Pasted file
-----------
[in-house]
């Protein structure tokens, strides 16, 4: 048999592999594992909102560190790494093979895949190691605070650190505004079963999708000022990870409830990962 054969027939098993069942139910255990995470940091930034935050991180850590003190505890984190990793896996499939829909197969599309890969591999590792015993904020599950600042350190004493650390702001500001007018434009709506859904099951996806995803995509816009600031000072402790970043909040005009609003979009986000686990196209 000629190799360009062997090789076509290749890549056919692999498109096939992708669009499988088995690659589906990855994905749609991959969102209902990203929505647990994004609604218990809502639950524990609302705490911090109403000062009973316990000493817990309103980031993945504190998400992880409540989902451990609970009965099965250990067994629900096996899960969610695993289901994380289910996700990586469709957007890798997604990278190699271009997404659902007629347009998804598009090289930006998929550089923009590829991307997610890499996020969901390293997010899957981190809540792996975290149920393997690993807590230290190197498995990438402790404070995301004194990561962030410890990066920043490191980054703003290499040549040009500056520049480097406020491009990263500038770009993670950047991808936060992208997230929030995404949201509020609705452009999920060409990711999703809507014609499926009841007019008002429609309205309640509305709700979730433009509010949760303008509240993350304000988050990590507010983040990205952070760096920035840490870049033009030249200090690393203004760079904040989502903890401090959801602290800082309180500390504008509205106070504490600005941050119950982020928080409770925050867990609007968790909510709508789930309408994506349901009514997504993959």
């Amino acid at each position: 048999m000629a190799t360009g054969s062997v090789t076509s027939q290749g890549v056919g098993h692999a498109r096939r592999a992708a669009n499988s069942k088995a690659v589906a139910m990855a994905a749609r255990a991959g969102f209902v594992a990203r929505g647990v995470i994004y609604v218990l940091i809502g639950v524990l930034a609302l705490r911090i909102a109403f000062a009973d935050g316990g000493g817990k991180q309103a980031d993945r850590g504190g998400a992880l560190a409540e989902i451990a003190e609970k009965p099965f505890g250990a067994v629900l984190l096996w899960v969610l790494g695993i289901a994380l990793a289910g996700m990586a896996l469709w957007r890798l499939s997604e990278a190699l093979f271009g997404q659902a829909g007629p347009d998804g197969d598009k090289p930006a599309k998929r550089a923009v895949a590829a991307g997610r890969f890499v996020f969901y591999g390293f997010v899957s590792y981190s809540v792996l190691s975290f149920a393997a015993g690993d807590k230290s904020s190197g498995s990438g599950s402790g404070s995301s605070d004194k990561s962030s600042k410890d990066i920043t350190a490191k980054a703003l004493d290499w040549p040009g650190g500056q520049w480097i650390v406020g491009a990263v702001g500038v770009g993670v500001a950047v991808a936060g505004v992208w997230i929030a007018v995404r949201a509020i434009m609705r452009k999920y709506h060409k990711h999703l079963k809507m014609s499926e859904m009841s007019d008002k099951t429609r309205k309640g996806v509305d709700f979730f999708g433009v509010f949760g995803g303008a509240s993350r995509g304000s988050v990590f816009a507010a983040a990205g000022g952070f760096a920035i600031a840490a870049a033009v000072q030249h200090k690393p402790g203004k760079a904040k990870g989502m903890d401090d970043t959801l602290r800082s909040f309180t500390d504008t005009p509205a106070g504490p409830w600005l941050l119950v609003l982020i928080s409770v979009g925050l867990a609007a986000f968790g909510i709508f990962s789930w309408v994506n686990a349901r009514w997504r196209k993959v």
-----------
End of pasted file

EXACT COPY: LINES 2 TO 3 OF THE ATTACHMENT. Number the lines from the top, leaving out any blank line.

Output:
């Protein structure tokens, strides 16, 4: 048999592999594992909102560190790494093979895949190691605070650190505004079963999708000022990870409830990962 054969027939098993069942139910255990995470940091930034935050991180850590003190505890984190990793896996499939829909197969599309890969591999590792015993904020599950600042350190004493650390702001500001007018434009709506859904099951996806995803995509816009600031000072402790970043909040005009609003979009986000686990196209 000629190799360009062997090789076509290749890549056919692999498109096939992708669009499988088995690659589906990855994905749609991959969102209902990203929505647990994004609604218990809502639950524990609302705490911090109403000062009973316990000493817990309103980031993945504190998400992880409540989902451990609970009965099965250990067994629900096996899960969610695993289901994380289910996700990586469709957007890798997604990278190699271009997404659902007629347009998804598009090289930006998929550089923009590829991307997610890499996020969901390293997010899957981190809540792996975290149920393997690993807590230290190197498995990438402790404070995301004194990561962030410890990066920043490191980054703003290499040549040009500056520049480097406020491009990263500038770009993670950047991808936060992208997230929030995404949201509020609705452009999920060409990711999703809507014609499926009841007019008002429609309205309640509305709700979730433009509010949760303008509240993350304000988050990590507010983040990205952070760096920035840490870049033009030249200090690393203004760079904040989502903890401090959801602290800082309180500390504008509205106070504490600005941050119950982020928080409770925050867990609007968790909510709508789930309408994506349901009514997504993959």
């Amino acid at each position: 048999m000629a190799t360009g054969s062997v090789t076509s027939q290749g890549v056919g098993h692999a498109r096939r592999a992708a669009n499988s069942k088995a690659v589906a139910m990855a994905a749609r255990a991959g969102f209902v594992a990203r929505g647990v995470i994004y609604v218990l940091i809502g639950v524990l930034a609302l705490r911090i909102a109403f000062a009973d935050g316990g000493g817990k991180q309103a980031d993945r850590g504190g998400a992880l560190a409540e989902i451990a003190e609970k009965p099965f505890g250990a067994v629900l984190l096996w899960v969610l790494g695993i289901a994380l990793a289910g996700m990586a896996l469709w957007r890798l499939s997604e990278a190699l093979f271009g997404q659902a829909g007629p347009d998804g197969d598009k090289p930006a599309k998929r550089a923009v895949a590829a991307g997610r890969f890499v996020f969901y591999g390293f997010v899957s590792y981190s809540v792996l190691s975290f149920a393997a015993g690993d807590k230290s904020s190197g498995s990438g599950s402790g404070s995301s605070d004194k990561s962030s600042k410890d990066i920043t350190a490191k980054a703003l004493d290499w040549p040009g650190g500056q520049w480097i650390v406020g491009a990263v702001g500038v770009g993670v500001a950047v991808a936060g505004v992208w997230i929030a007018v995404r949201a509020i434009m609705r452009k999920y709506h060409k990711h999703l079963k809507m014609s499926e859904m009841s007019d008002k099951t429609r309205k309640g996806v509305d709700f979730f999708g433009v509010f949760g995803g303008a509240s993350r995509g304000s988050v990590f816009a507010a983040a990205g000022g952070f760096a920035i600031a840490a870049a033009v000072q030249h200090k690393p402790g203004k760079a904040k990870g989502m903890d401090d970043t959801l602290r800082s909040f309180t500390d504008t005009p509205a106070g504490p409830w600005l941050l119950v609003l982020i928080s409770v979009g925050l867990a609007a986000f968790g909510i709508f990962s789930w309408v994506n686990a349901r009514w997504r196209k993959v």